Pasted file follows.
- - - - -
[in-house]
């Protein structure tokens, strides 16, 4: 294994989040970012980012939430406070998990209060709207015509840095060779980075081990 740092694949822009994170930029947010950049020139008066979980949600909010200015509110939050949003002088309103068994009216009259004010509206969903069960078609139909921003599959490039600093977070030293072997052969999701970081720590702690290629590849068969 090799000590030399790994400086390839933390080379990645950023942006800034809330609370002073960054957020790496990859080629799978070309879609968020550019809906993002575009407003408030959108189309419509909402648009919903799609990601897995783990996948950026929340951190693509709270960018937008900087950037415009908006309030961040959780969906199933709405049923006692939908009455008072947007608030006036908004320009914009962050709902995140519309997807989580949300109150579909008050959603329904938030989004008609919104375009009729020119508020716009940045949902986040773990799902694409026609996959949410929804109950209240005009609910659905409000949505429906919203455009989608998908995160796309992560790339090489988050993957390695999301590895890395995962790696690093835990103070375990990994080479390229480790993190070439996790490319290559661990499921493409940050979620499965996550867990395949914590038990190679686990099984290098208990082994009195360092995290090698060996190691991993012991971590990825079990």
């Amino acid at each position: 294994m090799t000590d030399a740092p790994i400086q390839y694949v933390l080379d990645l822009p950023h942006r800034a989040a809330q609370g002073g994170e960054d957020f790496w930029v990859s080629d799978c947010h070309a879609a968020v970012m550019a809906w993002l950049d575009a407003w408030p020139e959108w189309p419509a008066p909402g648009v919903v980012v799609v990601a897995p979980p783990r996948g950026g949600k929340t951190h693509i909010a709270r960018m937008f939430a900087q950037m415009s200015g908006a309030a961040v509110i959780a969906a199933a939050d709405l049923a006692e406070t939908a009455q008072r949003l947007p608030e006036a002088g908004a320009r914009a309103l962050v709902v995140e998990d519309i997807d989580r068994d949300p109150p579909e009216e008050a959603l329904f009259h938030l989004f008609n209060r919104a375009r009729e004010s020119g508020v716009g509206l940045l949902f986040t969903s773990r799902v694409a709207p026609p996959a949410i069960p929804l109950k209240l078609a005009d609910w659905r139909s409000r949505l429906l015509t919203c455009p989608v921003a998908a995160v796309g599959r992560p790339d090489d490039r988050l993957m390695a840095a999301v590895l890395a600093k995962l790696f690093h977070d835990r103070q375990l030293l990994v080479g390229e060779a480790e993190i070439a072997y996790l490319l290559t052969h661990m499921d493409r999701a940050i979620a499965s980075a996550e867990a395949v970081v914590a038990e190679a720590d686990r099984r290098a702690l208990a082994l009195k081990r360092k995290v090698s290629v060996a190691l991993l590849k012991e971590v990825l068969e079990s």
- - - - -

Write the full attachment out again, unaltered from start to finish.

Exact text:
[in-house]
């Protein structure tokens, strides 16, 4: 294994989040970012980012939430406070998990209060709207015509840095060779980075081990 740092694949822009994170930029947010950049020139008066979980949600909010200015509110939050949003002088309103068994009216009259004010509206969903069960078609139909921003599959490039600093977070030293072997052969999701970081720590702690290629590849068969 090799000590030399790994400086390839933390080379990645950023942006800034809330609370002073960054957020790496990859080629799978070309879609968020550019809906993002575009407003408030959108189309419509909402648009919903799609990601897995783990996948950026929340951190693509709270960018937008900087950037415009908006309030961040959780969906199933709405049923006692939908009455008072947007608030006036908004320009914009962050709902995140519309997807989580949300109150579909008050959603329904938030989004008609919104375009009729020119508020716009940045949902986040773990799902694409026609996959949410929804109950209240005009609910659905409000949505429906919203455009989608998908995160796309992560790339090489988050993957390695999301590895890395995962790696690093835990103070375990990994080479390229480790993190070439996790490319290559661990499921493409940050979620499965996550867990395949914590038990190679686990099984290098208990082994009195360092995290090698060996190691991993012991971590990825079990």
């Amino acid at each position: 294994m090799t000590d030399a740092p790994i400086q390839y694949v933390l080379d990645l822009p950023h942006r800034a989040a809330q609370g002073g994170e960054d957020f790496w930029v990859s080629d799978c947010h070309a879609a968020v970012m550019a809906w993002l950049d575009a407003w408030p020139e959108w189309p419509a008066p909402g648009v919903v980012v799609v990601a897995p979980p783990r996948g950026g949600k929340t951190h693509i909010a709270r960018m937008f939430a900087q950037m415009s200015g908006a309030a961040v509110i959780a969906a199933a939050d709405l049923a006692e406070t939908a009455q008072r949003l947007p608030e006036a002088g908004a320009r914009a309103l962050v709902v995140e998990d519309i997807d989580r068994d949300p109150p579909e009216e008050a959603l329904f009259h938030l989004f008609n209060r919104a375009r009729e004010s020119g508020v716009g509206l940045l949902f986040t969903s773990r799902v694409a709207p026609p996959a949410i069960p929804l109950k209240l078609a005009d609910w659905r139909s409000r949505l429906l015509t919203c455009p989608v921003a998908a995160v796309g599959r992560p790339d090489d490039r988050l993957m390695a840095a999301v590895l890395a600093k995962l790696f690093h977070d835990r103070q375990l030293l990994v080479g390229e060779a480790e993190i070439a072997y996790l490319l290559t052969h661990m499921d493409r999701a940050i979620a499965s980075a996550e867990a395949v970081v914590a038990e190679a720590d686990r099984r290098a702690l208990a082994l009195k081990r360092k995290v090698s290629v060996a190691l991993l590849k012991e971590v990825l068969e079990s």